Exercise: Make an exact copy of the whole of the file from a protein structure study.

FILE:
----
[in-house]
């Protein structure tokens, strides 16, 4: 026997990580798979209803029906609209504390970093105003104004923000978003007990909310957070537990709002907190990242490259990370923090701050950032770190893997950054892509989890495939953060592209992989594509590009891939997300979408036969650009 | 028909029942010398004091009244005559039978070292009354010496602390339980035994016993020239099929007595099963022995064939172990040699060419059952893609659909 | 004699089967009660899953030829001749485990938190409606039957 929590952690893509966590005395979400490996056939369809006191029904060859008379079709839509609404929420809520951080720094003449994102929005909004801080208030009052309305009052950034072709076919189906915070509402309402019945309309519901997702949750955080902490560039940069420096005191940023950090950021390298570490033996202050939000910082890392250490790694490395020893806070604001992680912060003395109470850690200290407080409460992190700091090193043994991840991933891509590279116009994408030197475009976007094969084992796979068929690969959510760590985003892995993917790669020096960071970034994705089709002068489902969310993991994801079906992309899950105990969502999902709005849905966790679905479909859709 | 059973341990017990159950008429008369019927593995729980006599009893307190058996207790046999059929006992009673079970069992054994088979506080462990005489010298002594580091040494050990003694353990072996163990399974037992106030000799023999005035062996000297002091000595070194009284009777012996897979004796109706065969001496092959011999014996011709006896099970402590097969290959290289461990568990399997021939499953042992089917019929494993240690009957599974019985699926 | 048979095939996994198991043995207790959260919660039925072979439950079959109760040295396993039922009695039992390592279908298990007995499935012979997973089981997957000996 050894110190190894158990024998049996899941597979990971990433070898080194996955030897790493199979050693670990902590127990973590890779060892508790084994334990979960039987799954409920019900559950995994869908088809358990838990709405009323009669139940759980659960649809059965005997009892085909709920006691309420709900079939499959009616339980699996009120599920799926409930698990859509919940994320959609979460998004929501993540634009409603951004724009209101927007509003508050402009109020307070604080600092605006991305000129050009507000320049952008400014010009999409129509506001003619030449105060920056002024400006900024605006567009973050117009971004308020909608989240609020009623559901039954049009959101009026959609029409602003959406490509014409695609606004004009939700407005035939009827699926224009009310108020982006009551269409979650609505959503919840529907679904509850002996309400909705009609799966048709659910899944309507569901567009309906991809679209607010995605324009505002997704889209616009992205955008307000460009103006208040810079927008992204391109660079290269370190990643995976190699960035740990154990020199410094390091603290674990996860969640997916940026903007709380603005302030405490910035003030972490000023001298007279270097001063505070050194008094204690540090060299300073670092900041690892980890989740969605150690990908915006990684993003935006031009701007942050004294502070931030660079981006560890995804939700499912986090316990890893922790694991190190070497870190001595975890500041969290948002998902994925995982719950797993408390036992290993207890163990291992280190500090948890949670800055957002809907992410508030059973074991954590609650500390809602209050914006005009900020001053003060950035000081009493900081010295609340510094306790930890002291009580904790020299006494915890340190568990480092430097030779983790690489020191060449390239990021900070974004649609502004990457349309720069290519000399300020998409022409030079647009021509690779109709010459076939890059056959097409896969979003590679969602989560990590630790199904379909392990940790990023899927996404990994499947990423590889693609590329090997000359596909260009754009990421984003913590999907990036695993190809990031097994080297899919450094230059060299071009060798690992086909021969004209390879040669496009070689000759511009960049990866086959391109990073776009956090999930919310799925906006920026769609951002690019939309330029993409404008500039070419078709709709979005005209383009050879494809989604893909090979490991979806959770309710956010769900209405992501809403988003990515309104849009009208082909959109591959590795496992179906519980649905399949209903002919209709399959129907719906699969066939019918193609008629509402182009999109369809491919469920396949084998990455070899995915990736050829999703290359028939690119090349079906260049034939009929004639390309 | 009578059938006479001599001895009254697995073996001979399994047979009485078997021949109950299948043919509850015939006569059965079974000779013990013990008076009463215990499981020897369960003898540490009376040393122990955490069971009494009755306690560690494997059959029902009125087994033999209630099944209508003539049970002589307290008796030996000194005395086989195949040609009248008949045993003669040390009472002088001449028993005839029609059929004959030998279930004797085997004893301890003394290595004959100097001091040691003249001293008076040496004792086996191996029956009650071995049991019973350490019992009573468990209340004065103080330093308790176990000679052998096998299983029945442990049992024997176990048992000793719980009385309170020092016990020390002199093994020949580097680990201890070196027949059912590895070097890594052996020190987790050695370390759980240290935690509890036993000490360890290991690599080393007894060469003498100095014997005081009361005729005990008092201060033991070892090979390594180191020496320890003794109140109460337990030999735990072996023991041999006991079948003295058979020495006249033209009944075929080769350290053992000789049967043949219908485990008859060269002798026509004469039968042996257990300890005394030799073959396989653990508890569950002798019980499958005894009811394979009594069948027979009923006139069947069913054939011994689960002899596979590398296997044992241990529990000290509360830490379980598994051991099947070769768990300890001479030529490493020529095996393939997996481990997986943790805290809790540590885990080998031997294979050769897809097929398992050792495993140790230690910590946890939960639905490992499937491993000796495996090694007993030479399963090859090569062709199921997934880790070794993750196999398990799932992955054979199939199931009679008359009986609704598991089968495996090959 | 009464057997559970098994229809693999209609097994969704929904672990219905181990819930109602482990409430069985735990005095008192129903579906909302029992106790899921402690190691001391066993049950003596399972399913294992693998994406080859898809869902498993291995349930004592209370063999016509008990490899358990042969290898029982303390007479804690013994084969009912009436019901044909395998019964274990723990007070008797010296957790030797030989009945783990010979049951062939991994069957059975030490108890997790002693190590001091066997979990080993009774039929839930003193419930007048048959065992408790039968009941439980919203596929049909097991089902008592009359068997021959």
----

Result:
[in-house]
């Protein structure tokens, strides 16, 4: 026997990580798979209803029906609209504390970093105003104004923000978003007990909310957070537990709002907190990242490259990370923090701050950032770190893997950054892509989890495939953060592209992989594509590009891939997300979408036969650009 | 028909029942010398004091009244005559039978070292009354010496602390339980035994016993020239099929007595099963022995064939172990040699060419059952893609659909 | 004699089967009660899953030829001749485990938190409606039957 929590952690893509966590005395979400490996056939369809006191029904060859008379079709839509609404929420809520951080720094003449994102929005909004801080208030009052309305009052950034072709076919189906915070509402309402019945309309519901997702949750955080902490560039940069420096005191940023950090950021390298570490033996202050939000910082890392250490790694490395020893806070604001992680912060003395109470850690200290407080409460992190700091090193043994991840991933891509590279116009994408030197475009976007094969084992796979068929690969959510760590985003892995993917790669020096960071970034994705089709002068489902969310993991994801079906992309899950105990969502999902709005849905966790679905479909859709 | 059973341990017990159950008429008369019927593995729980006599009893307190058996207790046999059929006992009673079970069992054994088979506080462990005489010298002594580091040494050990003694353990072996163990399974037992106030000799023999005035062996000297002091000595070194009284009777012996897979004796109706065969001496092959011999014996011709006896099970402590097969290959290289461990568990399997021939499953042992089917019929494993240690009957599974019985699926 | 048979095939996994198991043995207790959260919660039925072979439950079959109760040295396993039922009695039992390592279908298990007995499935012979997973089981997957000996 050894110190190894158990024998049996899941597979990971990433070898080194996955030897790493199979050693670990902590127990973590890779060892508790084994334990979960039987799954409920019900559950995994869908088809358990838990709405009323009669139940759980659960649809059965005997009892085909709920006691309420709900079939499959009616339980699996009120599920799926409930698990859509919940994320959609979460998004929501993540634009409603951004724009209101927007509003508050402009109020307070604080600092605006991305000129050009507000320049952008400014010009999409129509506001003619030449105060920056002024400006900024605006567009973050117009971004308020909608989240609020009623559901039954049009959101009026959609029409602003959406490509014409695609606004004009939700407005035939009827699926224009009310108020982006009551269409979650609505959503919840529907679904509850002996309400909705009609799966048709659910899944309507569901567009309906991809679209607010995605324009505002997704889209616009992205955008307000460009103006208040810079927008992204391109660079290269370190990643995976190699960035740990154990020199410094390091603290674990996860969640997916940026903007709380603005302030405490910035003030972490000023001298007279270097001063505070050194008094204690540090060299300073670092900041690892980890989740969605150690990908915006990684993003935006031009701007942050004294502070931030660079981006560890995804939700499912986090316990890893922790694991190190070497870190001595975890500041969290948002998902994925995982719950797993408390036992290993207890163990291992280190500090948890949670800055957002809907992410508030059973074991954590609650500390809602209050914006005009900020001053003060950035000081009493900081010295609340510094306790930890002291009580904790020299006494915890340190568990480092430097030779983790690489020191060449390239990021900070974004649609502004990457349309720069290519000399300020998409022409030079647009021509690779109709010459076939890059056959097409896969979003590679969602989560990590630790199904379909392990940790990023899927996404990994499947990423590889693609590329090997000359596909260009754009990421984003913590999907990036695993190809990031097994080297899919450094230059060299071009060798690992086909021969004209390879040669496009070689000759511009960049990866086959391109990073776009956090999930919310799925906006920026769609951002690019939309330029993409404008500039070419078709709709979005005209383009050879494809989604893909090979490991979806959770309710956010769900209405992501809403988003990515309104849009009208082909959109591959590795496992179906519980649905399949209903002919209709399959129907719906699969066939019918193609008629509402182009999109369809491919469920396949084998990455070899995915990736050829999703290359028939690119090349079906260049034939009929004639390309 | 009578059938006479001599001895009254697995073996001979399994047979009485078997021949109950299948043919509850015939006569059965079974000779013990013990008076009463215990499981020897369960003898540490009376040393122990955490069971009494009755306690560690494997059959029902009125087994033999209630099944209508003539049970002589307290008796030996000194005395086989195949040609009248008949045993003669040390009472002088001449028993005839029609059929004959030998279930004797085997004893301890003394290595004959100097001091040691003249001293008076040496004792086996191996029956009650071995049991019973350490019992009573468990209340004065103080330093308790176990000679052998096998299983029945442990049992024997176990048992000793719980009385309170020092016990020390002199093994020949580097680990201890070196027949059912590895070097890594052996020190987790050695370390759980240290935690509890036993000490360890290991690599080393007894060469003498100095014997005081009361005729005990008092201060033991070892090979390594180191020496320890003794109140109460337990030999735990072996023991041999006991079948003295058979020495006249033209009944075929080769350290053992000789049967043949219908485990008859060269002798026509004469039968042996257990300890005394030799073959396989653990508890569950002798019980499958005894009811394979009594069948027979009923006139069947069913054939011994689960002899596979590398296997044992241990529990000290509360830490379980598994051991099947070769768990300890001479030529490493020529095996393939997996481990997986943790805290809790540590885990080998031997294979050769897809097929398992050792495993140790230690910590946890939960639905490992499937491993000796495996090694007993030479399963090859090569062709199921997934880790070794993750196999398990799932992955054979199939199931009679008359009986609704598991089968495996090959 | 009464057997559970098994229809693999209609097994969704929904672990219905181990819930109602482990409430069985735990005095008192129903579906909302029992106790899921402690190691001391066993049950003596399972399913294992693998994406080859898809869902498993291995349930004592209370063999016509008990490899358990042969290898029982303390007479804690013994084969009912009436019901044909395998019964274990723990007070008797010296957790030797030989009945783990010979049951062939991994069957059975030490108890997790002693190590001091066997979990080993009774039929839930003193419930007048048959065992408790039968009941439980919203596929049909097991089902008592009359068997021959």